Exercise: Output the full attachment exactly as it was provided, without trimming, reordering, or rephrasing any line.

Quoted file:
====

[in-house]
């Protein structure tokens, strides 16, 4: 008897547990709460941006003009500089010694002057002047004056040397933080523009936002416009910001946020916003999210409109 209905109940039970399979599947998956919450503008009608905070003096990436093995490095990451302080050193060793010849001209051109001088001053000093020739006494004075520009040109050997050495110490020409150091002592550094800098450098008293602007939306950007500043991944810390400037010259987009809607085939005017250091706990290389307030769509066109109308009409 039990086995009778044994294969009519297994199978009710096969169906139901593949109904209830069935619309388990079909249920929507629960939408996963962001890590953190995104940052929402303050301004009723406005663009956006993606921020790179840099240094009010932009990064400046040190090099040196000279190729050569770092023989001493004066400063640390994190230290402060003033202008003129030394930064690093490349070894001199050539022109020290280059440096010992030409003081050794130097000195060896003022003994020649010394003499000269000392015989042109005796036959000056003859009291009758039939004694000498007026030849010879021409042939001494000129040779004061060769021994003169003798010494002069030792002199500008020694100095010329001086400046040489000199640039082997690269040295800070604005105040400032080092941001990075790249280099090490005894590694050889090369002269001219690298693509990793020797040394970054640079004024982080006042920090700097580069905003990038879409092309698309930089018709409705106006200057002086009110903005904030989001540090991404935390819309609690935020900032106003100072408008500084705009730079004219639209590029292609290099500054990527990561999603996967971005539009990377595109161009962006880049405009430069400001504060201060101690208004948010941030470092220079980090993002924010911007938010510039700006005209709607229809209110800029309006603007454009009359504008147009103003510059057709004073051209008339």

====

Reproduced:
[in-house]
């Protein structure tokens, strides 16, 4: 008897547990709460941006003009500089010694002057002047004056040397933080523009936002416009910001946020916003999210409109 209905109940039970399979599947998956919450503008009608905070003096990436093995490095990451302080050193060793010849001209051109001088001053000093020739006494004075520009040109050997050495110490020409150091002592550094800098450098008293602007939306950007500043991944810390400037010259987009809607085939005017250091706990290389307030769509066109109308009409 039990086995009778044994294969009519297994199978009710096969169906139901593949109904209830069935619309388990079909249920929507629960939408996963962001890590953190995104940052929402303050301004009723406005663009956006993606921020790179840099240094009010932009990064400046040190090099040196000279190729050569770092023989001493004066400063640390994190230290402060003033202008003129030394930064690093490349070894001199050539022109020290280059440096010992030409003081050794130097000195060896003022003994020649010394003499000269000392015989042109005796036959000056003859009291009758039939004694000498007026030849010879021409042939001494000129040779004061060769021994003169003798010494002069030792002199500008020694100095010329001086400046040489000199640039082997690269040295800070604005105040400032080092941001990075790249280099090490005894590694050889090369002269001219690298693509990793020797040394970054640079004024982080006042920090700097580069905003990038879409092309698309930089018709409705106006200057002086009110903005904030989001540090991404935390819309609690935020900032106003100072408008500084705009730079004219639209590029292609290099500054990527990561999603996967971005539009990377595109161009962006880049405009430069400001504060201060101690208004948010941030470092220079980090993002924010911007938010510039700006005209709607229809209110800029309006603007454009009359504008147009103003510059057709004073051209008339």